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02.04.16

Innovators’ Spotlight: Poynt

Building an end-to-end solution for the payment formats of today—and tomorrow

poynt_logoBy Adam Perrotta, Assistant Editor

Electronic payment options for consumers are proliferating, and shoppers expect merchants to accept the full gamut of form factors. But for retailers—especially small and midsize enterprises (SMEs)—it can be tough to keep up. That’s where Poynt comes in. The brainchild of payments veteran and Google Wallet creator Osama Bedier, Poynt offers a fully integrated hardware and software solution that enables SMEs to accept virtually any electronic payment type: magstripe, EMV, NFC, QR code and Bluetooth beacon.

Bedier began conceiving Poynt several years ago, as he noticed the widening gap between smartphones and tablets consumers were using and the relatively “dumb” payment terminals used by merchants. The opportunity was there to take a different approach by building a mobile smart terminal from the ground up, so Bedier began working on the concept soon after leaving Google in the summer of 2013. By that September, he’d assembled his new team and founded Poynt, with financial backing from Matrix Partners and Google Ventures, among others. Just over a year later, the company unveiled its prototype at the 2014 Money20/20 conference in Las Vegas.

Poynt_Customer screenToward the Future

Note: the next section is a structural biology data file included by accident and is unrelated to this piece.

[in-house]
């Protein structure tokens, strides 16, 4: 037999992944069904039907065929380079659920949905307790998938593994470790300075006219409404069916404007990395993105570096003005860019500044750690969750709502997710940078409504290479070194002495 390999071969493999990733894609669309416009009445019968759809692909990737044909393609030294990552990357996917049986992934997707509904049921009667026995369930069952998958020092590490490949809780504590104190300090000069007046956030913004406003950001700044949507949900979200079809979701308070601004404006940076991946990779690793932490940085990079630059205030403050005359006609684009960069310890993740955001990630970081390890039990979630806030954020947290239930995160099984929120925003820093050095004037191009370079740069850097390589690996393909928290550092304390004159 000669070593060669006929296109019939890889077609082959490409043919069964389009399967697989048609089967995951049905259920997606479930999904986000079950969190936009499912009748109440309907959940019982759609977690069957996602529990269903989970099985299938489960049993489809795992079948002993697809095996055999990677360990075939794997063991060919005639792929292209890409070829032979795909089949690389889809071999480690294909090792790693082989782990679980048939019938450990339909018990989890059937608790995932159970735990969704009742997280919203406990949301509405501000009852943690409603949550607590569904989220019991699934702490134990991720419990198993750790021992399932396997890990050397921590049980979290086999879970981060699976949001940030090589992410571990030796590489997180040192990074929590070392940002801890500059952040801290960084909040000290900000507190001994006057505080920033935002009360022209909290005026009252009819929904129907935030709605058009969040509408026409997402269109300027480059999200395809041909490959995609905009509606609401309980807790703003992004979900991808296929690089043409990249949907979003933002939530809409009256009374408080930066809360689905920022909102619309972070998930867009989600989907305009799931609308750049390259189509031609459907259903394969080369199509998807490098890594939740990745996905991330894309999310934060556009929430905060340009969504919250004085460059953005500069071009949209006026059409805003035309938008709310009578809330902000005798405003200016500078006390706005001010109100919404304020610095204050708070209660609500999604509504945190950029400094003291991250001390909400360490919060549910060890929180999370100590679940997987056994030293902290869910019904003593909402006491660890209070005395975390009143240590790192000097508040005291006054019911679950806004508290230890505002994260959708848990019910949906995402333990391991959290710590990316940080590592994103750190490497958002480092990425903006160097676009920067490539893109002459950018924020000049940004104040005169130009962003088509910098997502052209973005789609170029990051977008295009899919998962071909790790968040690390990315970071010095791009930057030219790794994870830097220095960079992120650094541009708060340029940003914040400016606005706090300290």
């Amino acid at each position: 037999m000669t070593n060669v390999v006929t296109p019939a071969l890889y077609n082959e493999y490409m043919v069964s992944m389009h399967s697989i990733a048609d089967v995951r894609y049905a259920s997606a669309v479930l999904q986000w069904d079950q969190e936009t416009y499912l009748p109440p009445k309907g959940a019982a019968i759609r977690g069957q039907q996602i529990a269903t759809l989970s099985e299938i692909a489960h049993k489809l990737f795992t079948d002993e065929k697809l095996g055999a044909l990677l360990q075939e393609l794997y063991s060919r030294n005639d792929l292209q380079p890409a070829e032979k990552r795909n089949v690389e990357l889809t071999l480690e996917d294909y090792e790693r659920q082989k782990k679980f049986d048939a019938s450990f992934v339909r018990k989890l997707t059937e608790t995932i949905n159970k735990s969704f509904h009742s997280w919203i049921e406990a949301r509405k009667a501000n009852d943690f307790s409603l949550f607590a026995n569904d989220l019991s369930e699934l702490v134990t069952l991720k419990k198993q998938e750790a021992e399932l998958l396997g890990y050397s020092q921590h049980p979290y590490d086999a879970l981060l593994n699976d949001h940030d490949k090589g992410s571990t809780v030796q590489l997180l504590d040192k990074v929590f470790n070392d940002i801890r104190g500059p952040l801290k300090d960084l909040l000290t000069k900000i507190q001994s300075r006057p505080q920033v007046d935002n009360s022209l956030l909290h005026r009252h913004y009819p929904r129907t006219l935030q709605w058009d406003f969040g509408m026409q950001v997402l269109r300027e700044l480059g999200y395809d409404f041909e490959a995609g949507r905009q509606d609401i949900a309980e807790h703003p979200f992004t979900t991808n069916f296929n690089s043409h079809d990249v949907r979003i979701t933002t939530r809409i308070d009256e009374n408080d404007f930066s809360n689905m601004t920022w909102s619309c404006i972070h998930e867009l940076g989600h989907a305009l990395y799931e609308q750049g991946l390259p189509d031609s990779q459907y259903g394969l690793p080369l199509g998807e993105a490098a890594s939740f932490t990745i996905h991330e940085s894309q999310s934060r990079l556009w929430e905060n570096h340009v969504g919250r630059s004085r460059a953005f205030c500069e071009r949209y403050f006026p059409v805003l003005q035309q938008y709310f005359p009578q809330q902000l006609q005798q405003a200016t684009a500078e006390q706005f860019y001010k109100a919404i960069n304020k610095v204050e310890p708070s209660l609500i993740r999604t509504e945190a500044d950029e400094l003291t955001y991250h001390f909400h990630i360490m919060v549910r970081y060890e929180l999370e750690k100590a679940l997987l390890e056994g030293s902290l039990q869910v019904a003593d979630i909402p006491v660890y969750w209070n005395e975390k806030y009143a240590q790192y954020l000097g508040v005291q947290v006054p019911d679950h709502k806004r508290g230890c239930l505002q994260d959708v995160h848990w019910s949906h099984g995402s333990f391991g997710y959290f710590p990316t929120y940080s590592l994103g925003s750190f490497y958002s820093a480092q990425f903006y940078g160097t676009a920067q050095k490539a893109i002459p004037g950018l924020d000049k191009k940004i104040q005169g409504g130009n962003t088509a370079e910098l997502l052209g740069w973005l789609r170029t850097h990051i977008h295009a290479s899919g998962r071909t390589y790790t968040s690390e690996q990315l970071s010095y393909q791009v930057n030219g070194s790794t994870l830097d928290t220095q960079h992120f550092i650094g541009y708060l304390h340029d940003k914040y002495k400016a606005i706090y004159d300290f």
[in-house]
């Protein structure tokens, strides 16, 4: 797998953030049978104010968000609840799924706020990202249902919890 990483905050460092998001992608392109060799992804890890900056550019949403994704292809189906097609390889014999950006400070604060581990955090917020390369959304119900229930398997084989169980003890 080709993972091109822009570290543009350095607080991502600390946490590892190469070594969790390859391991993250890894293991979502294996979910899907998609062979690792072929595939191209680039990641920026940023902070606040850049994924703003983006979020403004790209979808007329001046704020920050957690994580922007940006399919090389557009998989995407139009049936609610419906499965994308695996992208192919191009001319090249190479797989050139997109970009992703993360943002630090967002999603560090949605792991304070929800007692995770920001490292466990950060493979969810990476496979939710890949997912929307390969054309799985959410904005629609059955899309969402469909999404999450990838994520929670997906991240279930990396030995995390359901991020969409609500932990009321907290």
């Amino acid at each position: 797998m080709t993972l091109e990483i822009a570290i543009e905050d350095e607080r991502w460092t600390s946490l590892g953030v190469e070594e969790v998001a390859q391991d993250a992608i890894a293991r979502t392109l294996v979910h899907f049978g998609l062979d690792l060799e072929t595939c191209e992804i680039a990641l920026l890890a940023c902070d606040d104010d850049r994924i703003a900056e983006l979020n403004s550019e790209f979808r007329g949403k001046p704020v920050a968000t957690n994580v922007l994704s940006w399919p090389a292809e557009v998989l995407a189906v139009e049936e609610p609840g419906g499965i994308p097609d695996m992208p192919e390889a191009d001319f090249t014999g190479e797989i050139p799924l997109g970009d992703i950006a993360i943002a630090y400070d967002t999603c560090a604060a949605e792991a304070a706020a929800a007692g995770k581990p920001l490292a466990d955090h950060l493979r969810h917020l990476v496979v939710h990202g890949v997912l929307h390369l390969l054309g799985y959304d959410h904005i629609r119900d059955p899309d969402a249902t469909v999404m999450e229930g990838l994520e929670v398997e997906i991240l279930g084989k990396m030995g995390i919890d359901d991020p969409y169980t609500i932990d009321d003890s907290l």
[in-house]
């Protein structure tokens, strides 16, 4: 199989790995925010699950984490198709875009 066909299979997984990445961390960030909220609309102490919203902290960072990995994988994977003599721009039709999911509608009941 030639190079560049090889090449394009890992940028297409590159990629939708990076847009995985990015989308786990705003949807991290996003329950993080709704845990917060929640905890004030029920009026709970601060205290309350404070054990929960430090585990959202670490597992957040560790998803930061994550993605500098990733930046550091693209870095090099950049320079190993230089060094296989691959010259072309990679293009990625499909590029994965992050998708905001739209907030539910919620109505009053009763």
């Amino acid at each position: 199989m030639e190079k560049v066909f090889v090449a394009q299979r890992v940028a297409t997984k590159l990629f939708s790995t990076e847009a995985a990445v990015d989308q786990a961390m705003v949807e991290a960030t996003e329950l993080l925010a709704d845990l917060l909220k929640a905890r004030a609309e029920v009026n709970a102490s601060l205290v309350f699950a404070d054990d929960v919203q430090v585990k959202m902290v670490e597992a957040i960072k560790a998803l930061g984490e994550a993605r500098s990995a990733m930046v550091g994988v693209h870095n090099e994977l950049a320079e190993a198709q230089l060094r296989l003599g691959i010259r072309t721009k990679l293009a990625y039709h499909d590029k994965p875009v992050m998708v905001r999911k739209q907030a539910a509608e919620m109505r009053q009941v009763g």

The Poynt terminal is a small device that fits on a countertop or in-hand. It has two touchscreens (one customer-facing, one merchant-facing), built-in wifi and 3G capability, micro USB connection, and an eight-hour battery. From the start, Bedier knew the terminal would need to accept any payment option available to consumers. “We’re in the age of multiple payment methods,” Bedier tells Paybefore, noting that the current payment acceptance environment includes everything from 50-year-old credit card magstripe technology to the latest in mobile contactless functionality. “There’s no such thing as an abrupt change in payments,” he says. That stickiness, combined with the rise of consumer demand for an omnichannel shopping experience, highlights the need for a solution that supports the payment methods of yesterday, today—and tomorrow.

Getting to Know Poynt

Location: Palo Alto, Calif.

Open for Business: September 2013

Secret Sauce: Poynt is a technology company dedicated to modernizing the tools merchants have access to. We work to create powerful and elegant products and services for merchants, which will enable them to run their businesses, use their sales data and serve their customers like never before. In short, we’re using cutting-edge technology to give merchants super-powers.

Founders: Osama Bedier

Funding: Series B led by Oak HC/FT, with participation from Stanford-StartX Fund as well as previous investors Matrix Partners, Webb Investment Network and Nyca Ventures

Business Philosophy: At Poynt, merchants are the North Star for everything we do. We want to serve them with the same passion with which they serve their customers. And we think technology has left merchants behind. Consumer tech has rapidly evolved in the last 30 years, but most merchants still are limited to things like single-utility, dumb terminals. Though reliable, these legacy tools are basically decades-old technology. The company was built on the idea that business owners should have access to the same kind of groundbreaking technology found in the smartphones in every consumer’s pocket.

Something You Might Not Expect:  At 5 p.m. on Fridays, every single Poynt employee gets up, walks around and gives a high-five to every co-worker. It started when we were just a few employees, but it stuck even as we got big. And it shows no signs of stopping!